In my opinion, while LEGO Dimensions objectively offers better value than Skylanders or Nintendo amiibos in the fact that the toys are high-quality LEGO blocks with the added entertainment of having to build them and the content high-quality (the DLC hub worlds and missions are fantastic recreations of each media property), but the average consumer will never be able to experience the entire package unless they’ve got a large amount of disposable income. it’s a bit sad to realise future LEGO video games from Traveller’s Tales will probably never be as jam-packed with content straight in the box again, as the success and future of the toys-to-life model for LEGO is an unavoidable proposition.
The Final Verdict
With its high price-tag and multiple waves of LEGO toys from over 14 popular media franchises announced to trickle out over the course of the three years, LEGO Dimensions is a wacky adventure of fun pop culture mash-ups, but it’s also a hugely expensive investment for any fan or parent of excited children to make.
While you can certainly get through and enjoy the package with just the base LEGO provided, the fact that multiple collectibles and secrets in the main story are inaccessible without additional LEGO pack characters makes Dimensions feel incomplete compared to past content-packed LEGO video games.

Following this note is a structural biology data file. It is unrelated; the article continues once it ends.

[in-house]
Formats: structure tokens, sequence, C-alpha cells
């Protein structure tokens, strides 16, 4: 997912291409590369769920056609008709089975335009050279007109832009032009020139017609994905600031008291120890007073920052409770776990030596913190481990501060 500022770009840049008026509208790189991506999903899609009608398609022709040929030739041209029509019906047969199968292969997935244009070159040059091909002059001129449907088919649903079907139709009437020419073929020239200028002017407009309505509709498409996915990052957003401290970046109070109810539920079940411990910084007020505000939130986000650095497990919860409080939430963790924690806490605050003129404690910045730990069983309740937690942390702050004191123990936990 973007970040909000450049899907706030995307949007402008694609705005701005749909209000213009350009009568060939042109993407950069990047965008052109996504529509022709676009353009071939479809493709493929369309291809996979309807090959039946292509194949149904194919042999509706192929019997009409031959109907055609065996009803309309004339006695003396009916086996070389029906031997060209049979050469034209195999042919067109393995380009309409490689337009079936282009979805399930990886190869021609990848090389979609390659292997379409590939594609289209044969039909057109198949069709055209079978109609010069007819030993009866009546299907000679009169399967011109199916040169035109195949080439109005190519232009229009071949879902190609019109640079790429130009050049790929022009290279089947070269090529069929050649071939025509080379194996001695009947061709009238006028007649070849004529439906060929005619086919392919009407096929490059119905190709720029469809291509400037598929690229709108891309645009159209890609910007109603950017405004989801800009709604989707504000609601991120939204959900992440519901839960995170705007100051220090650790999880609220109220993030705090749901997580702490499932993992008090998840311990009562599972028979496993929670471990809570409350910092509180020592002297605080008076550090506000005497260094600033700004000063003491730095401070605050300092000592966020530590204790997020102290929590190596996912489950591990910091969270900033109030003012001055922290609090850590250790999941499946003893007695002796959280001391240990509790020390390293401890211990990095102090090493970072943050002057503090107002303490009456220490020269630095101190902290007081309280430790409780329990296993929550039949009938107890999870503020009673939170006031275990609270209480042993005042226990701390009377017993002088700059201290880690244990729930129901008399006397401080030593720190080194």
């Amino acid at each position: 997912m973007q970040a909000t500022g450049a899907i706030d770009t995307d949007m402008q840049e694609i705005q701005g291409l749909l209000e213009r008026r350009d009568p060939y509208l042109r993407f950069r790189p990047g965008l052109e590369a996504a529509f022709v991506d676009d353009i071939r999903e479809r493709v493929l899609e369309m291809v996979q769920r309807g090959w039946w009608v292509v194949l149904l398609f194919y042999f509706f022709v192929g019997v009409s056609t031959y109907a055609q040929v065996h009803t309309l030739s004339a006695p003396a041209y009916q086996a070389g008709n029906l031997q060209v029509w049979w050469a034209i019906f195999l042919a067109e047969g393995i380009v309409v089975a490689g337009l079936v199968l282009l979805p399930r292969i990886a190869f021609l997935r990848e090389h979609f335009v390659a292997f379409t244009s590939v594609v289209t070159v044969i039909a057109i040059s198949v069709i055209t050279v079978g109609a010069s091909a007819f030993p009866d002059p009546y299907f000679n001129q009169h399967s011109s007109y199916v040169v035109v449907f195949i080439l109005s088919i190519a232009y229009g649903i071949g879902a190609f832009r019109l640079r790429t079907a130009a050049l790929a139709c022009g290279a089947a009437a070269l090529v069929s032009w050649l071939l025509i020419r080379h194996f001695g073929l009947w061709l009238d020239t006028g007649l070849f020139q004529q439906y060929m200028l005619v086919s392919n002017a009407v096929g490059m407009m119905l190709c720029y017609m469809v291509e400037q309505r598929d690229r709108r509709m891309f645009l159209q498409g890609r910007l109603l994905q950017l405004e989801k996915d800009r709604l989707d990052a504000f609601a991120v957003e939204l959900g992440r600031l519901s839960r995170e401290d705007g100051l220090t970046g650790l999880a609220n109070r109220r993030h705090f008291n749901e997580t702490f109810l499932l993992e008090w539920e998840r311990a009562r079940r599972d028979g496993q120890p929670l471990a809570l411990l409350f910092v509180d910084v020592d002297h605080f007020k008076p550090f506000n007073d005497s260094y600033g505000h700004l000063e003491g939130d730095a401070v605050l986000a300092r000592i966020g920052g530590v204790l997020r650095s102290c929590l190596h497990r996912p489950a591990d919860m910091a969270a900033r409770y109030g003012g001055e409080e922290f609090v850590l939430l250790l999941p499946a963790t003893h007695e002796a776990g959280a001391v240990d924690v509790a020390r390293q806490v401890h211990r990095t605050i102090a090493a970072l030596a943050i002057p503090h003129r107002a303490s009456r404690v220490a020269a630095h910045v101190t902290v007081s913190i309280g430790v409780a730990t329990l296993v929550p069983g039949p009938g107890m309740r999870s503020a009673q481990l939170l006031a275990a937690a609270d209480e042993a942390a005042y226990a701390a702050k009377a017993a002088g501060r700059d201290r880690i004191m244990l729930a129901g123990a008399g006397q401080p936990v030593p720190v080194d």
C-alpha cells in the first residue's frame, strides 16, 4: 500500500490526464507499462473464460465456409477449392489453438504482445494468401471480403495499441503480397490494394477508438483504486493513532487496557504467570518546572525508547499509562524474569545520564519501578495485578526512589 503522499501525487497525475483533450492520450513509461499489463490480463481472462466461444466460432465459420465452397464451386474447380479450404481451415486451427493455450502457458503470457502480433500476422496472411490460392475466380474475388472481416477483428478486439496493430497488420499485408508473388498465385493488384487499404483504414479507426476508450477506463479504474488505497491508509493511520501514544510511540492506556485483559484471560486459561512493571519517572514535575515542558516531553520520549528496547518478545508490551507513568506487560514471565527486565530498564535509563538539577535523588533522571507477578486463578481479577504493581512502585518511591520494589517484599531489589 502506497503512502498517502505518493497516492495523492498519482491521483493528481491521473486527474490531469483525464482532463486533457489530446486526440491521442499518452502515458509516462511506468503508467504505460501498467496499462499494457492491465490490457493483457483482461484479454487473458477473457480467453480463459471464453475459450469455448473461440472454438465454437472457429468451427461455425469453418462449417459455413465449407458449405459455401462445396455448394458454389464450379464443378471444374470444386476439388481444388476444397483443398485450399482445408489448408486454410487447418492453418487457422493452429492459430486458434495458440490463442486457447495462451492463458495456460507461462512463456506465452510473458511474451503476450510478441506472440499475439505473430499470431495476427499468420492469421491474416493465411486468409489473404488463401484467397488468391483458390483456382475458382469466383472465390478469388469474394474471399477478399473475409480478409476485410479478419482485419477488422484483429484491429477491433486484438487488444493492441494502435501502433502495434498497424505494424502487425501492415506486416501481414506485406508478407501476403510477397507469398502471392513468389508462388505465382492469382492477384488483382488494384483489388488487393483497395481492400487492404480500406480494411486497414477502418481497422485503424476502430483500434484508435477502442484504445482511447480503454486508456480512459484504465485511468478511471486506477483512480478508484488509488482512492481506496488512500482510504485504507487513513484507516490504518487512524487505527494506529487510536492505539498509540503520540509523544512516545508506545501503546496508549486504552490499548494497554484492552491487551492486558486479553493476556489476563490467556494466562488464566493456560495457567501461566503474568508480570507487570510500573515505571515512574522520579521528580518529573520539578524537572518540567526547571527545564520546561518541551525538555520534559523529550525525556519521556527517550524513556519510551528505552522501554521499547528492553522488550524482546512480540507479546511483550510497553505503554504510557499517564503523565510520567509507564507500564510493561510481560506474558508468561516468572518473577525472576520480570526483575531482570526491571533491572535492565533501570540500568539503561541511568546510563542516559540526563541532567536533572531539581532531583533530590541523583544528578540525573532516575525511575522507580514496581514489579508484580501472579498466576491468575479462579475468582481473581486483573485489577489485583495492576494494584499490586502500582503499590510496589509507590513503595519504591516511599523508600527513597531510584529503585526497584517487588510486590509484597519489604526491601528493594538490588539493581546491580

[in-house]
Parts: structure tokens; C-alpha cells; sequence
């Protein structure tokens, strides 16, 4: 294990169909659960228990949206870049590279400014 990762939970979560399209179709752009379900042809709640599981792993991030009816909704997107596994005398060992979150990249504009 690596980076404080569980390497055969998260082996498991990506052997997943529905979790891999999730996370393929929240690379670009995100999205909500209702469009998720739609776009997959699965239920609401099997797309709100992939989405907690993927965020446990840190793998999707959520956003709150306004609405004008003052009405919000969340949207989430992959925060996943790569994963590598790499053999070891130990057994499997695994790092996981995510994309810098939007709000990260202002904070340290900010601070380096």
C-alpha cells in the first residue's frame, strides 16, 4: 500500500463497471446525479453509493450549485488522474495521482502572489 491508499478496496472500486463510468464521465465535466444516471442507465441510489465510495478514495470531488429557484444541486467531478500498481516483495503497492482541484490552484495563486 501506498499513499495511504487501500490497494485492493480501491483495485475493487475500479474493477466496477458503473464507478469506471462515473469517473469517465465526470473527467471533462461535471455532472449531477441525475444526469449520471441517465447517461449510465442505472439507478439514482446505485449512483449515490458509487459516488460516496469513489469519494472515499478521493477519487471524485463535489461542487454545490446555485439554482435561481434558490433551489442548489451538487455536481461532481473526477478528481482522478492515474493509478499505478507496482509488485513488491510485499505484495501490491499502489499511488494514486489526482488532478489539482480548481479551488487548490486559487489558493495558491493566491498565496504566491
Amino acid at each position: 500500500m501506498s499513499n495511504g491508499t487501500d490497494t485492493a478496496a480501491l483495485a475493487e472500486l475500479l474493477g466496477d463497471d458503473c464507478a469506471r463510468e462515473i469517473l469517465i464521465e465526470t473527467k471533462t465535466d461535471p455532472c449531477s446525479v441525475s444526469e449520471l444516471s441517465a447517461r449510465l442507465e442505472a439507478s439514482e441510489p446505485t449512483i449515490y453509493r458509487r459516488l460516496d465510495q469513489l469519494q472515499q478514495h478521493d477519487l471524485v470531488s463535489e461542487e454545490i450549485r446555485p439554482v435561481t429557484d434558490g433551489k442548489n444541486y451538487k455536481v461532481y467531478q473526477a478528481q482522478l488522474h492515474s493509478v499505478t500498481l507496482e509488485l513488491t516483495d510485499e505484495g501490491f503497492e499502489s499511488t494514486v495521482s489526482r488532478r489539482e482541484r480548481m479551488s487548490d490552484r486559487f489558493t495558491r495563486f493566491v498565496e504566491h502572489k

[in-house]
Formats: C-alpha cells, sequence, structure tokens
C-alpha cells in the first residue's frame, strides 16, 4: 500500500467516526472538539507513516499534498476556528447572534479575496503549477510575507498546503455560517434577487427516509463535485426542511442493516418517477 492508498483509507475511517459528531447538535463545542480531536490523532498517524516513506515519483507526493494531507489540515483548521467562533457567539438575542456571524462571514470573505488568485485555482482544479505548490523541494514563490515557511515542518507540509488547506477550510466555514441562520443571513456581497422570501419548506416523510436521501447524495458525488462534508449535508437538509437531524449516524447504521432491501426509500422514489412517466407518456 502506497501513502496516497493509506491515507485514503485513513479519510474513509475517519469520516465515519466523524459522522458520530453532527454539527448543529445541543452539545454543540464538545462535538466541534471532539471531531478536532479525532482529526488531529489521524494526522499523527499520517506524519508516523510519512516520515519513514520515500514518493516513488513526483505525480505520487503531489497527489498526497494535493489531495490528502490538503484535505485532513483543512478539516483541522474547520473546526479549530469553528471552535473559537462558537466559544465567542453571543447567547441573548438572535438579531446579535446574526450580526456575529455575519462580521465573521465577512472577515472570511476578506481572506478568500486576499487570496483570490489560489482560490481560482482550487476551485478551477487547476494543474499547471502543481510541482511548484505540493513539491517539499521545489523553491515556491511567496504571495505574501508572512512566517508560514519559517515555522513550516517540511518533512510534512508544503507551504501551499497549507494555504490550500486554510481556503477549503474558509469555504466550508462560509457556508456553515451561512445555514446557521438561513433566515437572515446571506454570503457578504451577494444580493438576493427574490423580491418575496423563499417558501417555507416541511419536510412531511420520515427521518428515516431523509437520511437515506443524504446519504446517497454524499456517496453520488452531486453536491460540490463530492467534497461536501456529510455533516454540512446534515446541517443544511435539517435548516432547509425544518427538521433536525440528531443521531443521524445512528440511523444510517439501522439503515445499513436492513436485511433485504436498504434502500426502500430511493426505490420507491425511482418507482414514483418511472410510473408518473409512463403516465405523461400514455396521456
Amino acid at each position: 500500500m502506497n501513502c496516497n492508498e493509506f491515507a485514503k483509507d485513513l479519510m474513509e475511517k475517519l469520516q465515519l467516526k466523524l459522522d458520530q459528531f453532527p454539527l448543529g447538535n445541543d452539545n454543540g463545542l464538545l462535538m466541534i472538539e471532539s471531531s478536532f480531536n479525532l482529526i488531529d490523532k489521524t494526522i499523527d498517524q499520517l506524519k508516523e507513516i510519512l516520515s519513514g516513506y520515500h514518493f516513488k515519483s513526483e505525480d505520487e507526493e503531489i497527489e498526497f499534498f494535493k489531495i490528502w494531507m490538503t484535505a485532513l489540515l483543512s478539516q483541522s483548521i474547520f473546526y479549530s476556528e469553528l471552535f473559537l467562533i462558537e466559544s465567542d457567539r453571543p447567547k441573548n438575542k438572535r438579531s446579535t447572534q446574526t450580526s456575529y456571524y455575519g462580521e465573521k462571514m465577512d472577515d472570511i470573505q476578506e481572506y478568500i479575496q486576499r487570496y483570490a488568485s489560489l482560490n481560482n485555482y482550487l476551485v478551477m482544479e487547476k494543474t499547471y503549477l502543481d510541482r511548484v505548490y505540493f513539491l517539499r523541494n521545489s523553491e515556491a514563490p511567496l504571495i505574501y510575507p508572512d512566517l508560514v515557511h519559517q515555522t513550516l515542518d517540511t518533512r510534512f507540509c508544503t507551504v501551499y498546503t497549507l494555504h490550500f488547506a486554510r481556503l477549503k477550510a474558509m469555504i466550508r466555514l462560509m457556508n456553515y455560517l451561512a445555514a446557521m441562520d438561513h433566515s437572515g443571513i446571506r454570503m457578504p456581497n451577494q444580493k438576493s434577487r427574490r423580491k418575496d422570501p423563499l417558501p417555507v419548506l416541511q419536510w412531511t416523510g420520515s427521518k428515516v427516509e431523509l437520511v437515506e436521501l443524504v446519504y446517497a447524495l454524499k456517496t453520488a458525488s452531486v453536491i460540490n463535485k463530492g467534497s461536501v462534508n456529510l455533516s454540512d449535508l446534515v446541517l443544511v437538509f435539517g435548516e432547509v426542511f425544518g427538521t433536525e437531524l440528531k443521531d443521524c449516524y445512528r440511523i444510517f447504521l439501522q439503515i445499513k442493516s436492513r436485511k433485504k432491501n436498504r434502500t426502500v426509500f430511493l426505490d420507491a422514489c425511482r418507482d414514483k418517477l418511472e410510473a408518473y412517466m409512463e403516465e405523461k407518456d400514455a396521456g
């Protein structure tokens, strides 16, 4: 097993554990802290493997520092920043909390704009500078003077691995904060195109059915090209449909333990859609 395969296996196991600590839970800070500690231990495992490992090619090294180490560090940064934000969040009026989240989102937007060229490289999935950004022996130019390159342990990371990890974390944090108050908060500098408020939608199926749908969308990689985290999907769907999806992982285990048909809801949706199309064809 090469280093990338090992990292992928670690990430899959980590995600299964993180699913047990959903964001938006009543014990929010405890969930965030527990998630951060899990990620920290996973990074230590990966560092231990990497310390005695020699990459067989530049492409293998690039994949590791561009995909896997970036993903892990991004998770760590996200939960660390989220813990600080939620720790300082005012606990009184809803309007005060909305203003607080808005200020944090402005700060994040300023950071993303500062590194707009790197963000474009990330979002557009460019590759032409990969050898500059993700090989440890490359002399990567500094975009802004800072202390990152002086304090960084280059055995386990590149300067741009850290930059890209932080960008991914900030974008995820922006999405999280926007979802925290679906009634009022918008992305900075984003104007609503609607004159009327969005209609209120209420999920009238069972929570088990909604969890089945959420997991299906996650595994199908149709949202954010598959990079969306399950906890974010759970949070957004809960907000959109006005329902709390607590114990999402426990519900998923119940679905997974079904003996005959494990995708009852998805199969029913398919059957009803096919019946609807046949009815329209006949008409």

Sure, the DLC here is actual physical LEGO you get to own, but the huge emphasis on needing physical toys to access characters, levels and secrets muddles the great existing gameplay formula. The game will resonate most with parents of young children who love building LEGO both physically and in-game or anyone else who loves the toys-to-life fad going on at the moment, but for fans of past LEGO video games which were full of content without the need for figurines and who aren’t too hot on the toys, it’s probably not worth it in the long-run.